By Chris Kenny
adviser to Foreign Affairs Minister Alexander Downer
The Advertiser – 10 June 2006
IN what we call the War on Terrorism, we should all empathise with the Israelis or, to be conspicuously even-handed, the Israelis and the Palestinians. These are the people at the epicentre of the global struggle of our time. Like Berliners during the Cold War, their daily lives personify a broader struggle.
Perhaps if John F. Kennedy were alive today he would travel to Jerusalem – sacred to Christian, Muslim and Jew – and proclaim to the world that: “We are all Jerusalemites.” The Israelis are bellwethers in a global challenge vital to our future. This battle is not between civilisations but for civilisation.
It pits liberal democracies and moderate Muslim states against extremist terrorists determined to forge a global Islamic caliphate ruling over a repressive, Taliban-style regime.
The struggle is one that the Israelis understand better than the rest of us. The war we are learning about has been their lot for decades. The jihadist ideology aims to dispense with moderate Muslim governments and Western liberal values in the same way that radical Arabs have long-aspired to eliminate the state of Israel. Just as Israel battles extremists in order to preserve its existence, so must we defend the values of freedom, democracy and tolerance that underpin our civilisation.
Last month, I saw how Israel and its people live with the daily threat from terrorism. Many organisations, and even nation states, oppose Israel’s existence. At the heavily fortified northern border we looked across a UN patrolled no-man’s land on to Lebanese rooftops, just a stone’s throwaway. This part of Lebanon is controlled by the Islamic extremist Hezbollah group, committed to the destruction of Israel and funded by the Iranian Government – whose President has repeatedly called for Israel’s elimination. A 45 minute-drive later and we were on the Golan Heights, looking across to a Syrian village and again, to a country opposed to Israel’s existence.
In Jerusalem, we spoke with Arnold Roth, a Melbourne-born expatriate whose daughter Keren was killed in a suicide bombing attack in a Jerusalem pizza bar. In Tel Aviv, we met a Russian immigrant who spent 11 months in a hospital burns ward after a similar attack.
We met UN officials who detailed the daily inconvenience and violence confronting the Palestinians in the Occupied Territories. We saw sickening TV advertisements and educational aids which teach Palestinian children to glorify suicide bombers.
Yet amid these horrors we saw great diversity and even a hint of tolerance. On the Islamic holy day of Friday in Ramallah we heard the Muslim call to prayer, an hour later we saw Christians praying at the Church of the Nativity in Bethlehem and that same night we joined a Jewish Sabbath dinner in Jerusalem. We met Arab-Israelis, Christian-Palestinians and Jewish agnostics as well as Israeli Druze villagers who are ethnically Arabic, whose religion derives from Islam but who are loyal to Israel. We visited a child-care centre where Arab, Christian and Jewish toddlers are marvellously (though sadly only temporarily) oblivious to their differences.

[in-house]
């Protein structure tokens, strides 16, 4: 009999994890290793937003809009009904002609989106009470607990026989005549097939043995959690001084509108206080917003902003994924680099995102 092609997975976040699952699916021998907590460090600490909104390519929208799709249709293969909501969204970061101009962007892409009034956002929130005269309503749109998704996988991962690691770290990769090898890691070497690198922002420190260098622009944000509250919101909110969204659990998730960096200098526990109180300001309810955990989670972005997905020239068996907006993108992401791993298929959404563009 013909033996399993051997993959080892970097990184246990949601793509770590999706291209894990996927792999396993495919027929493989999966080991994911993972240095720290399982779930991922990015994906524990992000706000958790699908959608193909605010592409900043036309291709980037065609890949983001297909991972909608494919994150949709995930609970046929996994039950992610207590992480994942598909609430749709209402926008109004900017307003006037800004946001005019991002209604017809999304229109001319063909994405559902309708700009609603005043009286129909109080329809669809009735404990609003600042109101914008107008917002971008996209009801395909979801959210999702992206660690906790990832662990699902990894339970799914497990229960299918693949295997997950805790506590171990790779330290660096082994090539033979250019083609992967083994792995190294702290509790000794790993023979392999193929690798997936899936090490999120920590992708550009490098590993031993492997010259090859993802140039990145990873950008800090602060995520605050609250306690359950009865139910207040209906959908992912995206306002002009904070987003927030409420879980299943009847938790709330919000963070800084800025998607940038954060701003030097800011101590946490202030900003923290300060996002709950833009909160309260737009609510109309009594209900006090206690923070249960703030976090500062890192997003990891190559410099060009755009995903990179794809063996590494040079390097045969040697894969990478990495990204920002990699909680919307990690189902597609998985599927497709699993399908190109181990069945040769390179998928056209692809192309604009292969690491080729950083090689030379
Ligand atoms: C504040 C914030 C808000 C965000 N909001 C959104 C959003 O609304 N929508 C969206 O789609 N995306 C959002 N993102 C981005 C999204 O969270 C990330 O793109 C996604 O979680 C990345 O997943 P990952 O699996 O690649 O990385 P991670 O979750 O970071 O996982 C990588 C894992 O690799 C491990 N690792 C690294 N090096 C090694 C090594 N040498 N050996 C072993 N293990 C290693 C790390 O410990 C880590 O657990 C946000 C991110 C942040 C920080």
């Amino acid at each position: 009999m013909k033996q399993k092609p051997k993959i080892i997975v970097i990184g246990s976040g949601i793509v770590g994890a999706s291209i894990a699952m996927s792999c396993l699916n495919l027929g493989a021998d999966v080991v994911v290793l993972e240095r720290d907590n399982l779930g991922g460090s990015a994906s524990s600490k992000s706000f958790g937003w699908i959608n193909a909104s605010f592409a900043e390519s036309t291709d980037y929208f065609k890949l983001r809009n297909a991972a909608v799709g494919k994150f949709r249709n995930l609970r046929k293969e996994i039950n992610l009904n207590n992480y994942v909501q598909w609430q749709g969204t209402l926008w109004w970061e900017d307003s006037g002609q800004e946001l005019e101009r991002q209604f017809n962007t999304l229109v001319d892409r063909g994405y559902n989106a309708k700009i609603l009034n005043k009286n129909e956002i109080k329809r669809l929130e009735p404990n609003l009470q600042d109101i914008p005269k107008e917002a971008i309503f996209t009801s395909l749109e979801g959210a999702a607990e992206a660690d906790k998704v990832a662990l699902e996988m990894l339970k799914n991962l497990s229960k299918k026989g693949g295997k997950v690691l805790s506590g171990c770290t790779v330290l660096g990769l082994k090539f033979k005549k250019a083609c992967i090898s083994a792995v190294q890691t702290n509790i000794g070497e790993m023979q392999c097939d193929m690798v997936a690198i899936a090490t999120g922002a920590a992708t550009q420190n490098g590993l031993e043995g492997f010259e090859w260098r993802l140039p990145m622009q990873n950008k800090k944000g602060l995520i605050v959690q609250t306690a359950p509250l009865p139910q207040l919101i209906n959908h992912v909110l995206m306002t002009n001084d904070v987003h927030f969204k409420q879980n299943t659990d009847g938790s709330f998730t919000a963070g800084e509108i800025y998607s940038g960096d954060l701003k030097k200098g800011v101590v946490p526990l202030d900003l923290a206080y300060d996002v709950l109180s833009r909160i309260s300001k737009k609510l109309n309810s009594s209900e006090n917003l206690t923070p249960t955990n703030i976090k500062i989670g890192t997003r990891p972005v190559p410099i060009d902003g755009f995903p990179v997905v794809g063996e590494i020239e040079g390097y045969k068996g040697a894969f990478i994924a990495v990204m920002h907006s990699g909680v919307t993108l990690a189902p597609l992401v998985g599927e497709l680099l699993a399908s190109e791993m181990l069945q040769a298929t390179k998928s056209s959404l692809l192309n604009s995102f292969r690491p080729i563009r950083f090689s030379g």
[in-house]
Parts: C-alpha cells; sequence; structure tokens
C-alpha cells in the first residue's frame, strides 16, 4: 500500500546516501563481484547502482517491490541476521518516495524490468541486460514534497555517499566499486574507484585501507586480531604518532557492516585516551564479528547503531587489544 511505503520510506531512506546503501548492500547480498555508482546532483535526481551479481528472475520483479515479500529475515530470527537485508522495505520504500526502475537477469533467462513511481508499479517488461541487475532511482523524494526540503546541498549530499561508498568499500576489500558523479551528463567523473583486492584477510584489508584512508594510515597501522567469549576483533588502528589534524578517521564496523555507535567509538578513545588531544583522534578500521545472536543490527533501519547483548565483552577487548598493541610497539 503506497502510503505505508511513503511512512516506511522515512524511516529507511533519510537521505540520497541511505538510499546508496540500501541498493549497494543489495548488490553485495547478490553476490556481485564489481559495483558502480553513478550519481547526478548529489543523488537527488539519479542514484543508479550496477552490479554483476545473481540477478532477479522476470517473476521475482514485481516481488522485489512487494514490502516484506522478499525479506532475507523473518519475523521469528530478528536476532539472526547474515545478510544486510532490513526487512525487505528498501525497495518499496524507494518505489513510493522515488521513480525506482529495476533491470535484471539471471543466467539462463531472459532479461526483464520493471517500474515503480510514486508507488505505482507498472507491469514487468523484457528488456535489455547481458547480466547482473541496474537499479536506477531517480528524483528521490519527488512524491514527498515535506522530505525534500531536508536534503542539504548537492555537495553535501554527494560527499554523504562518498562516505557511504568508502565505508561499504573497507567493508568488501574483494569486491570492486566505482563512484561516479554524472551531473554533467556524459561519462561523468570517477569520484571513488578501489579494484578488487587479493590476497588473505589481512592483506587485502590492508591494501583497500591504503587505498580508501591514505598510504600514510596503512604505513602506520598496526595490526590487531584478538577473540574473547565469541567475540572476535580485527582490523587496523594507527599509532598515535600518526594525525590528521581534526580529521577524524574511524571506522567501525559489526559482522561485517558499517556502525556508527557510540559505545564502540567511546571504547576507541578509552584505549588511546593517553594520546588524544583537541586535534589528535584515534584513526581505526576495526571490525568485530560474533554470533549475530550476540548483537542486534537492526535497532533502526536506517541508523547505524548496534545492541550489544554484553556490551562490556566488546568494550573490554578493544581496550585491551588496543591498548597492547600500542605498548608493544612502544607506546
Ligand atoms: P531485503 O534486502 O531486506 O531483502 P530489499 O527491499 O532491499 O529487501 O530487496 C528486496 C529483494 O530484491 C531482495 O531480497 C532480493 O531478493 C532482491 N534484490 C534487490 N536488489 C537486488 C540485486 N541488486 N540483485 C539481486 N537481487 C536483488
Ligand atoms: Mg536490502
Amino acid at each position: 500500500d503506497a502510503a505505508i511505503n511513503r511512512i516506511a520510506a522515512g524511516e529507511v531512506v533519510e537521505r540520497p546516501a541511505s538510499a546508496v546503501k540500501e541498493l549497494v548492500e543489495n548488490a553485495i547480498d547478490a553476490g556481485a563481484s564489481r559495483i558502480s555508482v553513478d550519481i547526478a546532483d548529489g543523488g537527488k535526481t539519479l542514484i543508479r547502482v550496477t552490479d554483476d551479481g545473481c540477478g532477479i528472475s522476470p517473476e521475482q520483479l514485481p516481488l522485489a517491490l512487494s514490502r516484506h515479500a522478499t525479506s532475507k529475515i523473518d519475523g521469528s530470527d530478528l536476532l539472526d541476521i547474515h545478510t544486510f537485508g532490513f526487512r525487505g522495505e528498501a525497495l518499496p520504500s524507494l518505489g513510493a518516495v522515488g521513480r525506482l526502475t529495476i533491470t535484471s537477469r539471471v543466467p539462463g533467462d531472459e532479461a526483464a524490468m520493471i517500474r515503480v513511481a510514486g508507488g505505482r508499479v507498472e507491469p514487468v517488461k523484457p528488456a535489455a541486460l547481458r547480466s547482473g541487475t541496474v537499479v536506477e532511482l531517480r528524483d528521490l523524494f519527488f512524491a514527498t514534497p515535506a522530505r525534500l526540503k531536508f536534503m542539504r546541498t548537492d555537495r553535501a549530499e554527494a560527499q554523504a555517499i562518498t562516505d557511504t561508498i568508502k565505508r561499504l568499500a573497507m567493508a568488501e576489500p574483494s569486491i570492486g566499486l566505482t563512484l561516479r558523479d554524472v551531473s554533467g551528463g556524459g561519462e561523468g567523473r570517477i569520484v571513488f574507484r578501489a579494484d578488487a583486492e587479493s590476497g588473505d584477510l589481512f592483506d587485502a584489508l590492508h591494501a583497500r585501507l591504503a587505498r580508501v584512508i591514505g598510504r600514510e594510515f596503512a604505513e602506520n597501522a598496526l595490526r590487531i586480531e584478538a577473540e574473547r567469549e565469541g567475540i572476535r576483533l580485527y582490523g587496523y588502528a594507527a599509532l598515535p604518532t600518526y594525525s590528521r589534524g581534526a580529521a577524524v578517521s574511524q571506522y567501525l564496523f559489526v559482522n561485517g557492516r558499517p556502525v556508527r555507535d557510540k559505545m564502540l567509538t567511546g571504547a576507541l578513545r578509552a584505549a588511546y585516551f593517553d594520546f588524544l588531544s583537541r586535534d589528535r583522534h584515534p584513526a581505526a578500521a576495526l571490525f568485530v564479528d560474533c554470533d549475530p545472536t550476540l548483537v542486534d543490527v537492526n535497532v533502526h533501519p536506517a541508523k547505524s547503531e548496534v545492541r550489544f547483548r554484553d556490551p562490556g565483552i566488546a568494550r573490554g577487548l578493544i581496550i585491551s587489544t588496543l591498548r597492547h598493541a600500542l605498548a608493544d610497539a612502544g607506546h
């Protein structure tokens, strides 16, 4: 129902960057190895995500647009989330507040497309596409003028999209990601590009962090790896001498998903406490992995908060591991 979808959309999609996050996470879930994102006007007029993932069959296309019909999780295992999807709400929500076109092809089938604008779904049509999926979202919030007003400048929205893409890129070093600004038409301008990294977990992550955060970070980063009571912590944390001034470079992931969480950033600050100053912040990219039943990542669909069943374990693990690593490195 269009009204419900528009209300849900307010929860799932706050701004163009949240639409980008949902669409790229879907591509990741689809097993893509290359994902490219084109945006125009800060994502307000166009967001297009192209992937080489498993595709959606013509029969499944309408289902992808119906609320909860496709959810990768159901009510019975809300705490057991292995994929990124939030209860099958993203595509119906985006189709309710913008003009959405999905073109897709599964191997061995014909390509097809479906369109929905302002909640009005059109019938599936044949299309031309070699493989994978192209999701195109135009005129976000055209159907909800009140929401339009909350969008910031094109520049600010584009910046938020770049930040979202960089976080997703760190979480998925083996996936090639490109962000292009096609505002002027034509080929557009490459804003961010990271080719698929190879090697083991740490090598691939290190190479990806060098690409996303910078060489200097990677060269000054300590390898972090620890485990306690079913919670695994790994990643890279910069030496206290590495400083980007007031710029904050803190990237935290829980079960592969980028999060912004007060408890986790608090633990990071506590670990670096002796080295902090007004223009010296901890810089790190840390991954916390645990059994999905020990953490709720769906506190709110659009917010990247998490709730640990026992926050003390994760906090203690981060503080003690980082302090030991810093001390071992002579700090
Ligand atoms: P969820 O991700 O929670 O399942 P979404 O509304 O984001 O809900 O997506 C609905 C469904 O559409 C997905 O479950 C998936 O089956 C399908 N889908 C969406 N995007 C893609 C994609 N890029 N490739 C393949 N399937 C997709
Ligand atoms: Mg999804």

Israel is a thriving democracy and economic success story. But the unresolved problem of the stateless and impoverished Palestinians remains its running sore and Achilles heel.
The Israel/Palestine dispute involves issues of statehood, historical rights, family connections and regional pressures. But the jihadists inject their extremist ideology and tactics into this dispute to ensure it festers. They then cite the Israel/Palestine imbroglio to fuel the resentment that underpins their worldwide jihad against Western civilisation.
When Israel took the remarkable step of unilaterally withdrawing from the Gaza Strip, the extremists didn’t embrace peace. They continued to fire rockets from the new sanctuary of Gaza, aiming to kill Israelis. And the despairing Palestinians elected a hateful Hamas Government, born out of the insidious Muslim Brotherhood and committed to the destruction of Israel. So the trauma for the Israelis and the Palestinians – and all of us – goes on. If this were a simple notion of Palestinian statehood, it conceivably could be settled. Terror attacks would cease, leaders would negotiate borders and the removal of some Jewish settlements and the two states could be established roughly along the 1967 border, possibly with some special arrangements for a mutual capital in Jerusalem.
Instead, the extremists use an evil perversion of Islam to prolong the trauma. They recruit suicide bombers and preach hatred.
As civilians are killed in suicide bomb attacks, children die when Israel retaliates against the terrorists and neighbourhoods are both protected and seriously inconvenienced by Berlin-style security walls and fences, the people of Jerusalem live the inevitable horror that confronts us all if we fail to realise the challenge and defeat terror.
Just as the terrorists aim to debilitate Israeli resolve, they aim to kill and wear down democrats and moderates in Afghanistan, Iraq and in South East Asian countries such as Indonesia and the Philippines. In Israel everyone knows it is a fight for survival. We need to understand ours is a similar fight. Our only hope – difficult as it may be – is to emulate the toughness and resolve of the Israelis and the patience of Palestinians who eschew violence. Like them we have no choice but to tackle the extremists head on, until civilisation triumphs over terror.
• Chris Kenny travelled to Israel on an Australia/Israel & Jewish Affairs Council study tour.